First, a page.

## PHYSICS 23: Electricity, Magnetism, and Optics

How are electric and magnetic fields generated by static and moving charges, and what are their applications? How is light related to electromagnetic waves? Students learn to represent and analyze electric and magnetic fields to understand electric circuits, motors, and generators. The wave nature of light is used to explain interference, diffraction, and polarization phenomena. Geometric optics is employed to understand how lenses and mirrors form images. These descriptions are combined to understand the workings and limitations of optical systems such as the eye, corrective vision, cameras, telescopes, and microscopes. Discussions based on the language of algebra and trigonometry. Physical understanding fostered by peer interaction and demonstrations in lecture, and interactive group problem solving in discussion sections. Prerequisite:
PHYSICS 21 or
PHYSICS 21S.

Terms: Win
| Units: 4
| UG Reqs: GER: DB-NatSci, WAY-SMA

Instructors:
Linde, A. (PI)

## PHYSICS 23S: Electricity and Optics

How are electric and magnetic fields generated by static and moving charges, and what are their applications? How is light related to electromagnetic waves? Students learn to represent and analyze electric and magnetic fields to understand electric circuits, motors, and generators. The wave nature of light is used to explain interference, diffraction, and polarization phenomena. Geometric optics is employed to understand how lenses and mirrors form images. These descriptions are combined to understand the workings and limitations of optical systems such as the eye, corrective vision, cameras, telescopes, and microscopes. Discussions based on the language of algebra and trigonometry. Physical understanding fostered by peer interaction and demonstrations in lecture, and interactive group problem solving in discussion sections. Prerequisite:
PHYSICS 21 or
PHYSICS 21S.

| UG Reqs: GER: DB-NatSci, WAY-SMA

## PHYSICS 25: Modern Physics

How do the discoveries since the dawn of the 20th century impact our understanding of 21st-century physics? This course introduces the foundations of modern physics: Einstein's theory of special relativity and quantum mechanics. Combining the language of physics with tools from algebra and trigonometry, students gain insights into how the universe works on both the smallest and largest scales. Topics may include atomic, molecular, and laser physics; semiconductors; elementary particles and the fundamental forces; nuclear physics (fission, fusion, and radioactivity); astrophysics and cosmology (the contents and evolution of the universe). Emphasis on applications of modern physics in everyday life, progress made in our understanding of the universe, and open questions that are the subject of active research. Physical understanding fostered by peer interaction and demonstrations in lecture, and interactive group problem solving in discussion sections. Prerequisite:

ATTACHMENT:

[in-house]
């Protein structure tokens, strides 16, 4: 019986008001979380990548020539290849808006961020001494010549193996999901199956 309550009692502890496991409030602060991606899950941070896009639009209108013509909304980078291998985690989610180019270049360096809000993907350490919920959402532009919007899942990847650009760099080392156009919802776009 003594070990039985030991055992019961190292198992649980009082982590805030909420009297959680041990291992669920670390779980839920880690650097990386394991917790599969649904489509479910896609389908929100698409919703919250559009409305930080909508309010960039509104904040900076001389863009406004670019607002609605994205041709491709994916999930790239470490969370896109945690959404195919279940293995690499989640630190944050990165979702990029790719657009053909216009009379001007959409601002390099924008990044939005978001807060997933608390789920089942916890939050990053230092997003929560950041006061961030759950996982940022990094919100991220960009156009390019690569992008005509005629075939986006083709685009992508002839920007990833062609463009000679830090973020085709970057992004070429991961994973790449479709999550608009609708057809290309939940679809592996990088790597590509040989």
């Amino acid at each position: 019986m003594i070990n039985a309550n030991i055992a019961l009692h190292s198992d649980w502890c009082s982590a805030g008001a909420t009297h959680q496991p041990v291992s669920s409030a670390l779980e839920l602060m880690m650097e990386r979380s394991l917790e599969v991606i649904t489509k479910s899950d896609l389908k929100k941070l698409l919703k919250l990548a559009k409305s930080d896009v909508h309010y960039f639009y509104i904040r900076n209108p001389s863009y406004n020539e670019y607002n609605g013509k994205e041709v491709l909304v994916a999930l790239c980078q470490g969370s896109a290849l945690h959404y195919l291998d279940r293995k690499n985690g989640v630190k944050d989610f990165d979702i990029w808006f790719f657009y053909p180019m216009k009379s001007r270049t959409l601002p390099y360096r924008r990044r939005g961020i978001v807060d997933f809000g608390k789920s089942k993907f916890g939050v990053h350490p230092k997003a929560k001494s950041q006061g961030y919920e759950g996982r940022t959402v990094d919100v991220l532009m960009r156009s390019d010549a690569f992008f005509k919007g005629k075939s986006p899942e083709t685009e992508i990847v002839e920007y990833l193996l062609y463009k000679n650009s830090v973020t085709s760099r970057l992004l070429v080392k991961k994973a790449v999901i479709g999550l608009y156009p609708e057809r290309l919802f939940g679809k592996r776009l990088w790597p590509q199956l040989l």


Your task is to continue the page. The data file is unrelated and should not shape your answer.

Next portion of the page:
PHYSICS 23 or
PHYSICS 23S.

Terms: Spr
| Units: 4
| UG Reqs: GER: DB-NatSci, WAY-SMA

Instructors:
Irwin, K. (PI)

## PHYSICS 41: Mechanics

How are motions of objects in the physical world determined by laws of physics? Students learn to describe the motion of objects (kinematics) and then understand why motions have the form they do (dynamics). Emphasis on how the important physical principles in mechanics, such as conservation of momentum and energy for translational and rotational motion, follow from just three laws of nature: Newton's laws of motion. Distinction made between fundamental laws of nature and empirical rules that are useful approximations for more complex physics. Problems drawn from examples of mechanics in everyday life. Skills developed in verifying that derived results satisfy criteria for correctness, such as dimensional consistency and expected behavior in limiting cases. Discussions based on language of mathematics, particularly vector representations and operations, and calculus. Physical understanding fostered by peer interaction and demonstrations in lecture, and discussion sections based on inte
more »

How are motions of objects in the physical world determined by laws of physics? Students learn to describe the motion of objects (kinematics) and then understand why motions have the form they do (dynamics). Emphasis on how the important physical principles in mechanics, such as conservation of momentum and energy for translational and rotational motion, follow from just three laws of nature: Newton's laws of motion. Distinction made between fundamental laws of nature and empirical rules that are useful approximations for more complex physics. Problems drawn from examples of mechanics in everyday life. Skills developed in verifying that derived results satisfy criteria for correctness, such as dimensional consistency and expected behavior in limiting cases. Discussions based on language of mathematics, particularly vector representations and operations, and calculus. Physical understanding fostered by peer interaction and demonstrations in lecture, and discussion sections based on interactive group problem solving. In order to register for this class all FROSH must complete the Physics Placement Diagnostic at
https://physics.stanford.edu/academics/undergraduate-students/placement-diagnostic. Students who complete the Physics Placement Diagnostic by 3 PM (Pacific) on Friday will have their hold lifted over the weekend. Minimum prerequisites: High school physics and
MATH 20 (or high school calculus if sufficiently rigorous). Minimum co-requisite:
MATH 21 or equivalent. Since high school math classes vary widely, it is recommended that you take at least one math class at Stanford before or concurrently with taking
Physics 41. In addition, it is recommended that you take
Math 51 or
CME 100 before taking the next course in the
Physics 40 series,
Physics 43.

Terms: Aut, Spr
| Units: 4
| UG Reqs: GER: DB-NatSci, WAY-SMA

## PHYSICS 41E: Mechanics, Concepts, Calculations, and Context

Physics 41E (
Physics 41 Extended) is an 5-unit version of
Physics 41 (4 units) for students with little or no high school physics or calculus. Course topics and mathematical complexity are identical to
Physics 41, but the extra classroom time allows students to engage with concepts, develop problem solving skills, and become fluent in mathematical tools that include vector representations and operations, and calculus. The course will use problems drawn from everyday life to explore important physical principles in mechanics, such as Newton's Laws of motion, equations of kinematics, and conservation of energy and momentum. Prerequisite:
Math 19 or equivalent; Co-requisite:
Math 20 or equivalent. In order to register for this class students must EITHER have already taken an introductory Physics class (20, 40, or 60 sequence) or have taken the Physics Placement Diagnostic at
https://physics.stanford.edu/academics/undergraduate-students/placement-diagnostic. Enrollment is via permission number which can be obtained by filling in the application at